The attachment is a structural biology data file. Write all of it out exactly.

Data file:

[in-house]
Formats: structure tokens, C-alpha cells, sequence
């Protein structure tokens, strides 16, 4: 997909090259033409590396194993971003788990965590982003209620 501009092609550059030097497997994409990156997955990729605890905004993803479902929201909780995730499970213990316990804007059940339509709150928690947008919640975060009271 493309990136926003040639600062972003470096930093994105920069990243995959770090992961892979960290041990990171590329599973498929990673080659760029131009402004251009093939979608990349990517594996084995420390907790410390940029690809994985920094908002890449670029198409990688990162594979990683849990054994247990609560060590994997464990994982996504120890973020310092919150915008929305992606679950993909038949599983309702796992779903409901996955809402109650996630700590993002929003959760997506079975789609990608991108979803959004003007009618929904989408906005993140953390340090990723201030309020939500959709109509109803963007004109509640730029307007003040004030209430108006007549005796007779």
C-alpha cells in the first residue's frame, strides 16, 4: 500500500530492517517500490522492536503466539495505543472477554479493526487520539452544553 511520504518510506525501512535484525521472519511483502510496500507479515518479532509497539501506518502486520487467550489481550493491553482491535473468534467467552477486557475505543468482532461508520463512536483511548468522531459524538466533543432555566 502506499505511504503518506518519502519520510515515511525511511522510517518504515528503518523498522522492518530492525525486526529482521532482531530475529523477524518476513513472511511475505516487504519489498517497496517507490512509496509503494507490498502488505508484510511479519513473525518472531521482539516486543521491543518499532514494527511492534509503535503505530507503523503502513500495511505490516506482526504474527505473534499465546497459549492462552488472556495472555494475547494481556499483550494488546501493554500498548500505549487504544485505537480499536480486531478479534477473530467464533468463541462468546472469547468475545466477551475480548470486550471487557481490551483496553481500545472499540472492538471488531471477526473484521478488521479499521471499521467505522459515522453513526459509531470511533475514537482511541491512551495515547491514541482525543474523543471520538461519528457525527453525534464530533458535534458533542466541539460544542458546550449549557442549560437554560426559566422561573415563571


[in-house]
Formats: structure tokens, C-alpha cells, sequence
């Protein structure tokens, strides 16, 4: 997909090259033409590396194993971003788990965590982003209620 501009092609550059030097497997994409990156997955990729605890905004993803479902929201909780995730499970213990316990804007059940339509709150928690947008919640975060009271 493309990136926003040639600062972003470096930093994105920069990243995959770090992961892979960290041990990171590329599973498929990673080659760029131009402004251009093939979608990349990517594996084995420390907790410390940029690809994985920094908002890449670029198409990688990162594979990683849990054994247990609560060590994997464990994982996504120890973020310092919150915008929305992606679950993909038949599983309702796992779903409901996955809402109650996630700590993002929003959760997506079975789609990608991108979803959004003007009618929904989408906005993140953390340090990723201030309020939500959709109509109803963007004109509640730029307007003040004030209430108006007549005796007779």
C-alpha cells in the first residue's frame, strides 16, 4: 500500500530492517517500490522492536503466539495505543472477554479493526487520539452544553 511520504518510506525501512535484525521472519511483502510496500507479515518479532509497539501506518502486520487467550489481550493491553482491535473468534467467552477486557475505543468482532461508520463512536483511548468522531459524538466533543432555566 502506499505511504503518506518519502519520510515515511525511511522510517518504515528503518523498522522492518530492525525486526529482521532482531530475529523477524518476513513472511511475505516487504519489498517497496517507490512509496509503494507490498502488505508484510511479519513473525518472531521482539516486543521491543518499532514494527511492534509503535503505530507503523503502513500495511505490516506482526504474527505473534499465546497459549492462552488472556495472555494475547494481556499483550494488546501493554500498548500505549487504544485505537480499536480486531478479534477473530467464533468463541462468546472469547468475545466477551475480548470486550471487557481490551483496553481500545472499540472492538471488531471477526473484521478488521479499521471499521467505522459515522453513526459509531470511533475514537482511541491512551495515547491514541482525543474523543471520538461519528457525527453525534464530533458535534458533542466541539460544542458546550449549557442549560437554560426559566422561573415563571